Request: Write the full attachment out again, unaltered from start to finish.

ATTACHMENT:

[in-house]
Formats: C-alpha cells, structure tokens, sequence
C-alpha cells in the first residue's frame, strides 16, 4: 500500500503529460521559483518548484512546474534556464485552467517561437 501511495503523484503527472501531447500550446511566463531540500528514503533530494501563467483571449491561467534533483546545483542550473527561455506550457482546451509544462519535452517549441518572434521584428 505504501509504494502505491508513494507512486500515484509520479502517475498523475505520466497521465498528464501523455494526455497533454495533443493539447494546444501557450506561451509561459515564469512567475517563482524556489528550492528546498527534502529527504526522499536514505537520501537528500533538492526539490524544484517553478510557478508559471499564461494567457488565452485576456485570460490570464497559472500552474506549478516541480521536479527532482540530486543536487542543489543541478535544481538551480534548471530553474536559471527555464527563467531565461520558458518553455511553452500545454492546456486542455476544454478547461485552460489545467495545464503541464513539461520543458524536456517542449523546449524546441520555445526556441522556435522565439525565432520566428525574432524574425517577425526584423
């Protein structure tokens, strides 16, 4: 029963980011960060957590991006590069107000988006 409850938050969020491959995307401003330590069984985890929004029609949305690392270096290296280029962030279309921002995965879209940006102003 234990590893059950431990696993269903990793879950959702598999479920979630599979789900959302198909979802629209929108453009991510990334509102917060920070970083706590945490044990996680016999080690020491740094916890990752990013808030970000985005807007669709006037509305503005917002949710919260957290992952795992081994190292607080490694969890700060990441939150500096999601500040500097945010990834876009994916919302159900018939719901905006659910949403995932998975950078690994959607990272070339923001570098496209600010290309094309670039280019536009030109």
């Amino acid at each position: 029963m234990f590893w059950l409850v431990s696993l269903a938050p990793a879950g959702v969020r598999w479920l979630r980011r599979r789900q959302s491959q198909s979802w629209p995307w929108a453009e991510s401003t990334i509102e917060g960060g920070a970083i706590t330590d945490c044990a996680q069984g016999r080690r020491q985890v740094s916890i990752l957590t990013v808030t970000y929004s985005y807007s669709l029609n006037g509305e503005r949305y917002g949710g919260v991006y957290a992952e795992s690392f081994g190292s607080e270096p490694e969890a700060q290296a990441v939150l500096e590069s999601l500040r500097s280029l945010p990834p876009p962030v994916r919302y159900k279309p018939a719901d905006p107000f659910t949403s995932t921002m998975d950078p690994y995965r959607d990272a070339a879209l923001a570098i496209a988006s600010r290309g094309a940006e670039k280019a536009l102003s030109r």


[in-house]
Formats: C-alpha cells, structure tokens, sequence
C-alpha cells in the first residue's frame, strides 16, 4: 500500500503529460521559483518548484512546474534556464485552467517561437 501511495503523484503527472501531447500550446511566463531540500528514503533530494501563467483571449491561467534533483546545483542550473527561455506550457482546451509544462519535452517549441518572434521584428 505504501509504494502505491508513494507512486500515484509520479502517475498523475505520466497521465498528464501523455494526455497533454495533443493539447494546444501557450506561451509561459515564469512567475517563482524556489528550492528546498527534502529527504526522499536514505537520501537528500533538492526539490524544484517553478510557478508559471499564461494567457488565452485576456485570460490570464497559472500552474506549478516541480521536479527532482540530486543536487542543489543541478535544481538551480534548471530553474536559471527555464527563467531565461520558458518553455511553452500545454492546456486542455476544454478547461485552460489545467495545464503541464513539461520543458524536456517542449523546449524546441520555445526556441522556435522565439525565432520566428525574432524574425517577425526584423
């Protein structure tokens, strides 16, 4: 029963980011960060957590991006590069107000988006 409850938050969020491959995307401003330590069984985890929004029609949305690392270096290296280029962030279309921002995965879209940006102003 234990590893059950431990696993269903990793879950959702598999479920979630599979789900959302198909979802629209929108453009991510990334509102917060920070970083706590945490044990996680016999080690020491740094916890990752990013808030970000985005807007669709006037509305503005917002949710919260957290992952795992081994190292607080490694969890700060990441939150500096999601500040500097945010990834876009994916919302159900018939719901905006659910949403995932998975950078690994959607990272070339923001570098496209600010290309094309670039280019536009030109």
């Amino acid at each position: 029963m234990f590893w059950l409850v431990s696993l269903a938050p990793a879950g959702v969020r598999w479920l979630r980011r599979r789900q959302s491959q198909s979802w629209p995307w929108a453009e991510s401003t990334i509102e917060g960060g920070a970083i706590t330590d945490c044990a996680q069984g016999r080690r020491q985890v740094s916890i990752l957590t990013v808030t970000y929004s985005y807007s669709l029609n006037g509305e503005r949305y917002g949710g919260v991006y957290a992952e795992s690392f081994g190292s607080e270096p490694e969890a700060q290296a990441v939150l500096e590069s999601l500040r500097s280029l945010p990834p876009p962030v994916r919302y159900k279309p018939a719901d905006p107000f659910t949403s995932t921002m998975d950078p690994y995965r959607d990272a070339a879209l923001a570098i496209a988006s600010r290309g094309a940006e670039k280019a536009l102003s030109r």